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What is the question tag that can be added to the following sentence?

I used to swim in the Tilak tank.

This is question from an MCQ test whose options were

  1. did I?
  2. would I?
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@Downvoter: What is wrong with the question? Please , suggest ? –  Bhushan Firake Dec 28 '12 at 18:20
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I am not the downvoter, but having additional information available only in a comment on an answer is very poor form. If it's a multiple-choice question from a test, you should include the choices in your question and preferably specify where the question comes from. –  Hellion Dec 28 '12 at 21:08
    
The question as posted is incomplete. Please edit to provide context and show your efforts at research. –  MετάEd Dec 28 '12 at 22:18
    
@MετάEd The question seems self-contained. Perhaps it wasn't. –  Kris Dec 29 '12 at 5:56
    
@BhushanFirake Thank you for adding context; please also show your efforts at research. Doing your own research – and including the results of your efforts in the question – is a courtesy to the experts who will be trying to help you. –  MετάEd Dec 29 '12 at 17:03

2 Answers 2

up vote 3 down vote accepted

I used to swim in the Tilak tank, didn't I?

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Actually, it's a multiple choice question and all options are a]did I? b]would I? Both of them are affirmative...can you explain , how you separate out did from "used to"? used to itself is an auxiliary verb...right? –  Bhushan Firake Dec 28 '12 at 18:16
    
I used to swim in the Tilak tank, did I? is a possible English sentence. It might, for example, follow a comment by a parent reminiscing about what a child used to do. Used to is a semi-modal verb. –  Barrie England Dec 28 '12 at 18:31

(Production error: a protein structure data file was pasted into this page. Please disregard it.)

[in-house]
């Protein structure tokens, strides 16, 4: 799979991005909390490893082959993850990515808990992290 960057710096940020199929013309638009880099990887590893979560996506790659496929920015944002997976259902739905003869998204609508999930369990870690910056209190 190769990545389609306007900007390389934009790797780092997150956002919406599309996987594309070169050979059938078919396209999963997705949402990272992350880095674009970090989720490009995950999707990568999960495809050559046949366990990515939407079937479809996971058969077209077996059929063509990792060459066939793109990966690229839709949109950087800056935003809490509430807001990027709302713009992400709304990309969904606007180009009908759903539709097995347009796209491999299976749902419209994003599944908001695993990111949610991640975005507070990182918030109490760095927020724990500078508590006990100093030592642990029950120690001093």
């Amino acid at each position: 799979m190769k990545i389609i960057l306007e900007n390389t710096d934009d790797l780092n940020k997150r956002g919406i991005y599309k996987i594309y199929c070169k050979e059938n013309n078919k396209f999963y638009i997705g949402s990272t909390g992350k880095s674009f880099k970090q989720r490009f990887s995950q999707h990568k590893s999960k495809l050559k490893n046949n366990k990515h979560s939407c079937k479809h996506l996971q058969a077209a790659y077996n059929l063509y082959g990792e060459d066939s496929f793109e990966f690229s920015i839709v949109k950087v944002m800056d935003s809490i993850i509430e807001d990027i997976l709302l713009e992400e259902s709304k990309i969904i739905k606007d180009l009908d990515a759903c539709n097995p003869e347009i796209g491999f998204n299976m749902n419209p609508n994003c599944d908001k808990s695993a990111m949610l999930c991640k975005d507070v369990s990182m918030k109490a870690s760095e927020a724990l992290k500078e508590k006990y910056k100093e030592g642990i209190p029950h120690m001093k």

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@Bhushan Firake: I don't think there are any contexts where "would I?" could be a valid "question tag" for your example. The only difference between "didn't I?" and "did I?" is that the second is a (relatively unlikely) way of implying the speaker either disbelieves or is/would be surprised by an affirmative answer. Feasibly it might have been possible to say "usen't I?" a long time ago, but you certainly can't do that today. –  FumbleFingers Dec 28 '12 at 18:36
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@BhushanFirake Look here for some rules for how to construct traditional question tags in English, including accounting for negatives and auxiliaries. Note that some speakers also use simpler tags like “eh?” or “right?”, or even just “ok?” at the ends of their statements; “you know?” can be an all-purpose question tag in some speakers. –  tchrist Dec 29 '12 at 10:00
    
@tchrist:But all auxiliaries are not dealt there... –  Bhushan Firake Dec 29 '12 at 11:49

I agree with Barrie England's answer. I am only going to explain why the correct question tag for the given statement is didn't I?

In the sentence "I used to swim in the Tilak tank", used to is not functioning as an auxiliary verb because to goes with the verb swim making it an infinitive leaving used as the only finite verb in the sentence. Hence there is a need for an auxiliary verb and did is required in this case since used is in the past tense.

And because the statement is affirmative, the question tag should be negative. That's how didn't I? becomes the correct question tag.

For more on question tags, please refer to the link provided by tchrist in the comments above. It's a good one.

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